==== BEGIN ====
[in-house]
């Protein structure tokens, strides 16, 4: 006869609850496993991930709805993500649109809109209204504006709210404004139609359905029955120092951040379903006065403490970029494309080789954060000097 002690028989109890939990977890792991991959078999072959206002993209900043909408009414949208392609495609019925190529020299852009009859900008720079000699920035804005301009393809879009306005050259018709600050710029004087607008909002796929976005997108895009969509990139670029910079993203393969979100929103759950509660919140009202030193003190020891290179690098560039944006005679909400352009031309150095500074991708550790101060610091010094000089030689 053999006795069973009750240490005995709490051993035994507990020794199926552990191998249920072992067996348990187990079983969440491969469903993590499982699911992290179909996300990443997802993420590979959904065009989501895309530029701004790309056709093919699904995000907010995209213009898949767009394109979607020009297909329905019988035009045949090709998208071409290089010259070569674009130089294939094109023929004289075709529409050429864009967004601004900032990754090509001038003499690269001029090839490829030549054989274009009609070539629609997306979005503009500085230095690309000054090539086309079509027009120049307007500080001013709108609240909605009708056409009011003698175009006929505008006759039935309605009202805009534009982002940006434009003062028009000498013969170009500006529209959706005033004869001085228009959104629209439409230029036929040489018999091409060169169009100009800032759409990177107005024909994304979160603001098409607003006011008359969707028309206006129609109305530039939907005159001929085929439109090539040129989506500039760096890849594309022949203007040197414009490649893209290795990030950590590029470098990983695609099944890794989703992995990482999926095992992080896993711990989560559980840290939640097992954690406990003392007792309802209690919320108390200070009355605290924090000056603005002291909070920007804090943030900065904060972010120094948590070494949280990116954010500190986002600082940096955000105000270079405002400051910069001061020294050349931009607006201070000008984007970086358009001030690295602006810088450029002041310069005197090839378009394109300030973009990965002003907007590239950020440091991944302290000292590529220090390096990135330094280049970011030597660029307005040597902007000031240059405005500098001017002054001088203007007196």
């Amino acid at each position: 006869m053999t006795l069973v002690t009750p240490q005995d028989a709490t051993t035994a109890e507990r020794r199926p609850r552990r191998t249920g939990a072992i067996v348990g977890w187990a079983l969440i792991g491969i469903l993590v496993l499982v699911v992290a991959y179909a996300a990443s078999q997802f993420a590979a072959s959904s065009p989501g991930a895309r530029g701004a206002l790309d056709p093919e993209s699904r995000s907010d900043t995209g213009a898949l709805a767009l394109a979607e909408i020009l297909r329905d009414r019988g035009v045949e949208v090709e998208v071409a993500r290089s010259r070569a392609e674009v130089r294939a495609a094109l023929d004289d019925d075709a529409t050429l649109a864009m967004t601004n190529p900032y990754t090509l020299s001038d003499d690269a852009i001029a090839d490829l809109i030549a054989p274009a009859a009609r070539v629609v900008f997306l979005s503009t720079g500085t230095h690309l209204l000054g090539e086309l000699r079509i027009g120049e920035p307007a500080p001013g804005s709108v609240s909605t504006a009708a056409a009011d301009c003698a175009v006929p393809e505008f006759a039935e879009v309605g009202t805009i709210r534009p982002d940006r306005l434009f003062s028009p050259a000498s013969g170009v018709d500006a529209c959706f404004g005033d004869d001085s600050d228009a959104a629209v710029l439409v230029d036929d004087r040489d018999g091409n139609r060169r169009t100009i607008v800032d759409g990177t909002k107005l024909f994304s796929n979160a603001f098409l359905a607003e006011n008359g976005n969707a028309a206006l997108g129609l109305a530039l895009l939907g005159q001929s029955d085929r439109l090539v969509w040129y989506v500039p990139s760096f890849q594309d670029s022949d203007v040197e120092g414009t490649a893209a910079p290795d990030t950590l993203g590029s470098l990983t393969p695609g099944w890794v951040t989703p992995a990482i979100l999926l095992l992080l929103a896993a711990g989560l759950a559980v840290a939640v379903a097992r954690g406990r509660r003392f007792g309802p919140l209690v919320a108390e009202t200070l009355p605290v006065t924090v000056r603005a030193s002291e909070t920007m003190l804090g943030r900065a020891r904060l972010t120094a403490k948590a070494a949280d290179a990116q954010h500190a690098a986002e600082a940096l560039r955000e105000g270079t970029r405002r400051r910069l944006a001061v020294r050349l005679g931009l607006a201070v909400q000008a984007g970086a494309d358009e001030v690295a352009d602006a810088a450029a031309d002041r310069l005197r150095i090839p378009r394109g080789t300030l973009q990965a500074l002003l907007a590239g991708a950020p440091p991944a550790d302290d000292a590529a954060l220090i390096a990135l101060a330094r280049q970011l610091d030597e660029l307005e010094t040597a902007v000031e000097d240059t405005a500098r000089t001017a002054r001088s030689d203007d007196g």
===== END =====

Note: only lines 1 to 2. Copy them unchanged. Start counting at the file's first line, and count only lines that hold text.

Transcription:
[in-house]
């Protein structure tokens, strides 16, 4: 006869609850496993991930709805993500649109809109209204504006709210404004139609359905029955120092951040379903006065403490970029494309080789954060000097 002690028989109890939990977890792991991959078999072959206002993209900043909408009414949208392609495609019925190529020299852009009859900008720079000699920035804005301009393809879009306005050259018709600050710029004087607008909002796929976005997108895009969509990139670029910079993203393969979100929103759950509660919140009202030193003190020891290179690098560039944006005679909400352009031309150095500074991708550790101060610091010094000089030689 053999006795069973009750240490005995709490051993035994507990020794199926552990191998249920072992067996348990187990079983969440491969469903993590499982699911992290179909996300990443997802993420590979959904065009989501895309530029701004790309056709093919699904995000907010995209213009898949767009394109979607020009297909329905019988035009045949090709998208071409290089010259070569674009130089294939094109023929004289075709529409050429864009967004601004900032990754090509001038003499690269001029090839490829030549054989274009009609070539629609997306979005503009500085230095690309000054090539086309079509027009120049307007500080001013709108609240909605009708056409009011003698175009006929505008006759039935309605009202805009534009982002940006434009003062028009000498013969170009500006529209959706005033004869001085228009959104629209439409230029036929040489018999091409060169169009100009800032759409990177107005024909994304979160603001098409607003006011008359969707028309206006129609109305530039939907005159001929085929439109090539040129989506500039760096890849594309022949203007040197414009490649893209290795990030950590590029470098990983695609099944890794989703992995990482999926095992992080896993711990989560559980840290939640097992954690406990003392007792309802209690919320108390200070009355605290924090000056603005002291909070920007804090943030900065904060972010120094948590070494949280990116954010500190986002600082940096955000105000270079405002400051910069001061020294050349931009607006201070000008984007970086358009001030690295602006810088450029002041310069005197090839378009394109300030973009990965002003907007590239950020440091991944302290000292590529220090390096990135330094280049970011030597660029307005040597902007000031240059405005500098001017002054001088203007007196």